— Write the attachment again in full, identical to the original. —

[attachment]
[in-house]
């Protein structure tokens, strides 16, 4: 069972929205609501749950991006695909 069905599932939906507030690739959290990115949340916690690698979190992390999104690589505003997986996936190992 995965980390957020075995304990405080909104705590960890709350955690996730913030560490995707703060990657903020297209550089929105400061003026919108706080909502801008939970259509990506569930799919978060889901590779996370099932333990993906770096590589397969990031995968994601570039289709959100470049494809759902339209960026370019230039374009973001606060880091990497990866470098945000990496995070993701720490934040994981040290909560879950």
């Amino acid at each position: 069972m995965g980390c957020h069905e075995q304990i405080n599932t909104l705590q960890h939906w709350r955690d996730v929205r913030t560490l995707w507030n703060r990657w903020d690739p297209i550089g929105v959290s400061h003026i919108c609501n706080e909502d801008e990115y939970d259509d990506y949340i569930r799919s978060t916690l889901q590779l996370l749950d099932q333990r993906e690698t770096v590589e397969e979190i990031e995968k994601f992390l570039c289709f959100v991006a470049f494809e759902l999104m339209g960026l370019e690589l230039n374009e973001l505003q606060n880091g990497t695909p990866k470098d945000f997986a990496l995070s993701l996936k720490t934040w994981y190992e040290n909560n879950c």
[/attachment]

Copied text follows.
[in-house]
């Protein structure tokens, strides 16, 4: 069972929205609501749950991006695909 069905599932939906507030690739959290990115949340916690690698979190992390999104690589505003997986996936190992 995965980390957020075995304990405080909104705590960890709350955690996730913030560490995707703060990657903020297209550089929105400061003026919108706080909502801008939970259509990506569930799919978060889901590779996370099932333990993906770096590589397969990031995968994601570039289709959100470049494809759902339209960026370019230039374009973001606060880091990497990866470098945000990496995070993701720490934040994981040290909560879950």
């Amino acid at each position: 069972m995965g980390c957020h069905e075995q304990i405080n599932t909104l705590q960890h939906w709350r955690d996730v929205r913030t560490l995707w507030n703060r990657w903020d690739p297209i550089g929105v959290s400061h003026i919108c609501n706080e909502d801008e990115y939970d259509d990506y949340i569930r799919s978060t916690l889901q590779l996370l749950d099932q333990r993906e690698t770096v590589e397969e979190i990031e995968k994601f992390l570039c289709f959100v991006a470049f494809e759902l999104m339209g960026l370019e690589l230039n374009e973001l505003q606060n880091g990497t695909p990866k470098d945000f997986a990496l995070s993701l996936k720490t934040w994981y190992e040290n909560n879950c």